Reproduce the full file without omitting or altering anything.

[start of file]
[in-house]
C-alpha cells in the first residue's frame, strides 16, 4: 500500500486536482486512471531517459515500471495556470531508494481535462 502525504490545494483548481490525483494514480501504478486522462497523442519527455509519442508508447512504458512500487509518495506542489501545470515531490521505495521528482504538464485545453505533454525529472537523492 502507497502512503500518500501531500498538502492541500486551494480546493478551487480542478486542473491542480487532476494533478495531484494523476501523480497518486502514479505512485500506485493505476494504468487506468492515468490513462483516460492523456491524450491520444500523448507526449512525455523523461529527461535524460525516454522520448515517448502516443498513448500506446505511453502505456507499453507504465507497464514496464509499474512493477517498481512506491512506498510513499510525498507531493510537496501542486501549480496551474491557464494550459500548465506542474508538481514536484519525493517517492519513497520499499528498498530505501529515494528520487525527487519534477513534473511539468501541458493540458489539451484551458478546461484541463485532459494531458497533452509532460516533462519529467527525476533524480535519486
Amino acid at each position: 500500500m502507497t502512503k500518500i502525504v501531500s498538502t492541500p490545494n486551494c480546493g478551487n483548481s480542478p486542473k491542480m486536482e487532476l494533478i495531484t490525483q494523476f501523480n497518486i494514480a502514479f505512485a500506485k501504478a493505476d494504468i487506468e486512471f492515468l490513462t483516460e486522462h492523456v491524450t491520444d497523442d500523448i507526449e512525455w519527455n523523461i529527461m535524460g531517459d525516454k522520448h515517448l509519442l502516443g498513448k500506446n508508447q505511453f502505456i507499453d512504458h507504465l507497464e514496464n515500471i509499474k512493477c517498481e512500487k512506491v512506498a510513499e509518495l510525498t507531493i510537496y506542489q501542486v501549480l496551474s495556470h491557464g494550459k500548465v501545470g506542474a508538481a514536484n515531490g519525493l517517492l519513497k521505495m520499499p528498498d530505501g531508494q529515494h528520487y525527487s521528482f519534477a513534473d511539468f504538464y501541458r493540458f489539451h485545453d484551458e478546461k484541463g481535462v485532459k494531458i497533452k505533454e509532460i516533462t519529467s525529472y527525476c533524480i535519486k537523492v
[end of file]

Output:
[in-house]
C-alpha cells in the first residue's frame, strides 16, 4: 500500500486536482486512471531517459515500471495556470531508494481535462 502525504490545494483548481490525483494514480501504478486522462497523442519527455509519442508508447512504458512500487509518495506542489501545470515531490521505495521528482504538464485545453505533454525529472537523492 502507497502512503500518500501531500498538502492541500486551494480546493478551487480542478486542473491542480487532476494533478495531484494523476501523480497518486502514479505512485500506485493505476494504468487506468492515468490513462483516460492523456491524450491520444500523448507526449512525455523523461529527461535524460525516454522520448515517448502516443498513448500506446505511453502505456507499453507504465507497464514496464509499474512493477517498481512506491512506498510513499510525498507531493510537496501542486501549480496551474491557464494550459500548465506542474508538481514536484519525493517517492519513497520499499528498498530505501529515494528520487525527487519534477513534473511539468501541458493540458489539451484551458478546461484541463485532459494531458497533452509532460516533462519529467527525476533524480535519486
Amino acid at each position: 500500500m502507497t502512503k500518500i502525504v501531500s498538502t492541500p490545494n486551494c480546493g478551487n483548481s480542478p486542473k491542480m486536482e487532476l494533478i495531484t490525483q494523476f501523480n497518486i494514480a502514479f505512485a500506485k501504478a493505476d494504468i487506468e486512471f492515468l490513462t483516460e486522462h492523456v491524450t491520444d497523442d500523448i507526449e512525455w519527455n523523461i529527461m535524460g531517459d525516454k522520448h515517448l509519442l502516443g498513448k500506446n508508447q505511453f502505456i507499453d512504458h507504465l507497464e514496464n515500471i509499474k512493477c517498481e512500487k512506491v512506498a510513499e509518495l510525498t507531493i510537496y506542489q501542486v501549480l496551474s495556470h491557464g494550459k500548465v501545470g506542474a508538481a514536484n515531490g519525493l517517492l519513497k521505495m520499499p528498498d530505501g531508494q529515494h528520487y525527487s521528482f519534477a513534473d511539468f504538464y501541458r493540458f489539451h485545453d484551458e478546461k484541463g481535462v485532459k494531458i497533452k505533454e509532460i516533462t519529467s525529472y527525476c533524480i535519486k537523492v